I’ve been trying to make more of an effort to educate myself on topics that are out of my comfort zone. It’s become abundantly clear this year through many things that have happened that it’s not enough not to be racist, but you need to be actively anti-racist too.
And the only way I can think of being able to do that is to educate myself more around the problems that I could not even dream of.
This book was a very fast-paced read, the author’s voice being very compelling and urging you to keep reading and turning the pages. I didn’t realise before I started that the author is also from a church-background, which was an extra interesting dimension to me (although I have very little knowledge of churches in America).
Filled with personal stories, I felt my heart breaking many times at the things that she (and other black families like hers) have to think about on a daily basis that I would never have considered.
Like the time she got told off for touching things on a shelf in a shop, then stuffed her hands in her pockets so she couldn’t do it again. Then her dad had to explain to her that she cannot touch something in a shop and then put her hands in her pockets or someone might notice and assume she was stealing something.
Even the fact that her parents named her Austin so that when she applied for jobs, people might assume she was a white man and that would help her get to an interview. I can’t imagine having to even consider being excluded from a job because of my name.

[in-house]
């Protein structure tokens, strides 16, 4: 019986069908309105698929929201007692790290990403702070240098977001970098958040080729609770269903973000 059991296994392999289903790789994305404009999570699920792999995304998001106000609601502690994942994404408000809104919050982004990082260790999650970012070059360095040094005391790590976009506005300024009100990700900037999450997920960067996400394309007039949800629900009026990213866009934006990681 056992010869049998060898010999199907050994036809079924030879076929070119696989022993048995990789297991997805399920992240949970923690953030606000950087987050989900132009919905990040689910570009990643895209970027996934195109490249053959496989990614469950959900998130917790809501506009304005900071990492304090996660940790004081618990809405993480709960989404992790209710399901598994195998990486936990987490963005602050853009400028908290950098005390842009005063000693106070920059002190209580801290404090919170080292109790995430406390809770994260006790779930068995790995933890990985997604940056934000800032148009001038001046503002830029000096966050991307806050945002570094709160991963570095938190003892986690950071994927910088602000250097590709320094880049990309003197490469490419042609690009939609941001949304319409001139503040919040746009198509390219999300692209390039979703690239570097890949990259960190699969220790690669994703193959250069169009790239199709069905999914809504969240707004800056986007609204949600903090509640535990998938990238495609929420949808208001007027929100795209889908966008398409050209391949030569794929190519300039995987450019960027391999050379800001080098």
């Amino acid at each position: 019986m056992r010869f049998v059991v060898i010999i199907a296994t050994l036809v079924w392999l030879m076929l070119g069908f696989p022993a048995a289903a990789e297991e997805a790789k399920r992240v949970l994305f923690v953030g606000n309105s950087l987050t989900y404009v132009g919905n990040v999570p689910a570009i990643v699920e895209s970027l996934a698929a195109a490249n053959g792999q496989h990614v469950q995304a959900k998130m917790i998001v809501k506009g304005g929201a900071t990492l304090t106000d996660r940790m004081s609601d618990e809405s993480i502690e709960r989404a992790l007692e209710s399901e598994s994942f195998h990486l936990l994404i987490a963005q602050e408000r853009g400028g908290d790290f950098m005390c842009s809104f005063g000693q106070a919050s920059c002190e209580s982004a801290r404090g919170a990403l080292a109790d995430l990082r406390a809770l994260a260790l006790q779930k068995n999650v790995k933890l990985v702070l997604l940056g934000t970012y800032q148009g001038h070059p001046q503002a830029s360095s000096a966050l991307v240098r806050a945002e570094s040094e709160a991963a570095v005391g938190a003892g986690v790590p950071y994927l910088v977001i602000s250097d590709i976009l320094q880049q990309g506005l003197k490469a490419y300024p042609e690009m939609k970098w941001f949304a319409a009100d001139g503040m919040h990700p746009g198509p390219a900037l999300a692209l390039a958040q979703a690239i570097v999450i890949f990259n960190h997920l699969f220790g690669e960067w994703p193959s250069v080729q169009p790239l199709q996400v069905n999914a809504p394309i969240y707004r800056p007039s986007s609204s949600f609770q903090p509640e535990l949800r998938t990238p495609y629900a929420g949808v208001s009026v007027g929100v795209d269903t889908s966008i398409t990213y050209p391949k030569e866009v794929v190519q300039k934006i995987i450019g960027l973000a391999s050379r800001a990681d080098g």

When thinking about being anti-racist, it’s not just about not slinging insults or judging people, but also thinking about the things we say that feel innocuous, but actually cling to the belief that we are all the same and are based around white culture. The author says:
“For example, when teachers wanted to drive home the point that we should do something daily, they often likened it to how you wash your hair every morning. It never occured to them that none of the Black girls in the class did this”.
This made me think of all the times I may have done something like this inadvertently during youth groups etc, and I definitely need to commit going forward to being more careful with how I speak.
“When you believe niceness disproves the presence of racism, it’s easy to start believing bigotry is rare, and that the label should be applied only to mean-spirited, intentional acts of discrimination.”
The author talks about reconciliation and now it’s not just about people reaffirming their own goodness.
“These folks want a pat on the back simply for arriving at the conclusion that having people of colour around is good. But reconciliation is not about white feelings. It’s about diverting power and attention to the oppressed, toward the powerless. It’s not enough to dabble at diversity and inclusion while leaving the existing authority structure in place. Reconciliation demands more.
And from a biblical perspective:
“Reconciliation is what Jesus does. When sin and brokenness and evil tore us from God, it was Jesus who reconciled us, whose body imagined a different relationship, who took upon himself the cross and became peace.”
I would highly recommend this book, it’s not too long and I read it in two sittings, but it opened my eyes to a world that I had no knowledge of, and want to learn more from.